Wireless Power Transfer (WPT) has become a seemingly ubiquitous technology in the past decade. The flexibility to transfer electric energy in free space without using any cable or waveguide has made it a popular, intensively researched field. An efficient electromagnetic model for the magnetically coupled resonant WPT has already been developed at the Department of Broadband Infocommunication and Electromagnetic Theory. The model uses a thin wire approximation and Method of Moments (MoM) as the numerical method to keep the number of degrees of freedom low and provide a by orders of magnitude faster solution compared to commercial solvers using Finite Element Method (FEM). The method is, however, limited to homogeneous media and cannot treat foreign objects (e.g, human body) in the vicinity of the WPT system. The present work is aiming at developing an electromagnetic model that takes these foreign objects into account and is compatible and implementable to the already existing MoM-based field computation code. As a general workflow, the original full-wave model is reduced to a quasistatic model. Also some considerations on the foreign objects are applied, i.e, they are assumed to be of canonical shaped (sphere, thin plate) and pure dielectrics. With these conditions, the foreign objects can be treated via the modification of the electrostatic Green’s function. The modification is based on the principle of dielectric mirroring, that provides an analytic solution for the Green’s function, that is a necessary condition for the efficient applicability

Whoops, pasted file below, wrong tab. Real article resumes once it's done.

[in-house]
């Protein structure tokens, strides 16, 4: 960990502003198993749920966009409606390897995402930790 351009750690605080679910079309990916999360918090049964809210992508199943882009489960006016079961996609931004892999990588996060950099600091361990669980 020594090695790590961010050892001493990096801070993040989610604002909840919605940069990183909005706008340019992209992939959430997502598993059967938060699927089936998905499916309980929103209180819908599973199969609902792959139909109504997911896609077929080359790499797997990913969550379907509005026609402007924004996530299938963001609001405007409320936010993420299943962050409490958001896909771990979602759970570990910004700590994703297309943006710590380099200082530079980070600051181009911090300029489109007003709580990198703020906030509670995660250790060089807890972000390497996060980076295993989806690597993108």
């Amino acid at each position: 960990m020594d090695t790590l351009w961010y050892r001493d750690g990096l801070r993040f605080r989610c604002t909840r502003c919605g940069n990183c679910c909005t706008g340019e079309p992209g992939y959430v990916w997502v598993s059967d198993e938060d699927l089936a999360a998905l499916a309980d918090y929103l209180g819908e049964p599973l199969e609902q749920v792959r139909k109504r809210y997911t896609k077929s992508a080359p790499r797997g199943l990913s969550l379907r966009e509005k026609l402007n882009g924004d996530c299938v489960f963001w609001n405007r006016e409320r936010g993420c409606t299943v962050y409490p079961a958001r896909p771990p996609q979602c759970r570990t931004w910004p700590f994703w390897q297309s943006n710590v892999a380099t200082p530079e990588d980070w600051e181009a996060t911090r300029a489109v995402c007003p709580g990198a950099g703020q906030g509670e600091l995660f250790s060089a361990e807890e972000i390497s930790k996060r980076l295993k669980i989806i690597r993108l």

of MoM. The MoM-based model is implemented in MATLAB environment and is validated against 3-dimensional full-wave FEM simulation and experimental data as well. Sensitivity analysis has also been performed to highlight those parameters of the model, that influence the behavior of the system the most. The analysis is based on the calculation of the Sobol’ indices as the factors of the sensitivity. The analysis is enhanced by a Polynomial Chaos Expansion (PCE) surrogate model, the reduces the required number of electromagnetic simulations and saves computational time.